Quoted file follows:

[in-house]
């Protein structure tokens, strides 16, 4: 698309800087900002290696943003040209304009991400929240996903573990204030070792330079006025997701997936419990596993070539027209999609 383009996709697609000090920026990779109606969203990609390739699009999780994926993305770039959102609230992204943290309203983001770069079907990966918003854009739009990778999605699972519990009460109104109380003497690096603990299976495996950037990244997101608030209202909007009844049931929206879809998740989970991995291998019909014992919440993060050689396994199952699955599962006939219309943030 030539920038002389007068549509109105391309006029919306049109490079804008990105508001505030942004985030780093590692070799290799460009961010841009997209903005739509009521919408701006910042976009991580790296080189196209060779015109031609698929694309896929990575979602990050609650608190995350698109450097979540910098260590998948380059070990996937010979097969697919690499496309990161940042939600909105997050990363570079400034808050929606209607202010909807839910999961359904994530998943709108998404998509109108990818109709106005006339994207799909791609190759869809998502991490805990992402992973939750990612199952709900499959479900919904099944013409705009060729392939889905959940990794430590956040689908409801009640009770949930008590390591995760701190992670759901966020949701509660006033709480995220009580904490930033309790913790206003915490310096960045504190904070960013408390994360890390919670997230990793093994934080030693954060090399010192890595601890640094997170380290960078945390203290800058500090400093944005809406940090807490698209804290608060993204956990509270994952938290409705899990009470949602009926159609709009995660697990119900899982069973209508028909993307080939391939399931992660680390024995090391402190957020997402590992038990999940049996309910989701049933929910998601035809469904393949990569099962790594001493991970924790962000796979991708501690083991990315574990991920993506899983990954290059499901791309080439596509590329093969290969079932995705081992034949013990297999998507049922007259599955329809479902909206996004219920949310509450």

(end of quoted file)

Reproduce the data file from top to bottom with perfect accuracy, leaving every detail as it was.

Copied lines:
[in-house]
């Protein structure tokens, strides 16, 4: 698309800087900002290696943003040209304009991400929240996903573990204030070792330079006025997701997936419990596993070539027209999609 383009996709697609000090920026990779109606969203990609390739699009999780994926993305770039959102609230992204943290309203983001770069079907990966918003854009739009990778999605699972519990009460109104109380003497690096603990299976495996950037990244997101608030209202909007009844049931929206879809998740989970991995291998019909014992919440993060050689396994199952699955599962006939219309943030 030539920038002389007068549509109105391309006029919306049109490079804008990105508001505030942004985030780093590692070799290799460009961010841009997209903005739509009521919408701006910042976009991580790296080189196209060779015109031609698929694309896929990575979602990050609650608190995350698109450097979540910098260590998948380059070990996937010979097969697919690499496309990161940042939600909105997050990363570079400034808050929606209607202010909807839910999961359904994530998943709108998404998509109108990818109709106005006339994207799909791609190759869809998502991490805990992402992973939750990612199952709900499959479900919904099944013409705009060729392939889905959940990794430590956040689908409801009640009770949930008590390591995760701190992670759901966020949701509660006033709480995220009580904490930033309790913790206003915490310096960045504190904070960013408390994360890390919670997230990793093994934080030693954060090399010192890595601890640094997170380290960078945390203290800058500090400093944005809406940090807490698209804290608060993204956990509270994952938290409705899990009470949602009926159609709009995660697990119900899982069973209508028909993307080939391939399931992660680390024995090391402190957020997402590992038990999940049996309910989701049933929910998601035809469904393949990569099962790594001493991970924790962000796979991708501690083991990315574990991920993506899983990954290059499901791309080439596509590329093969290969079932995705081992034949013990297999998507049922007259599955329809479902909206996004219920949310509450």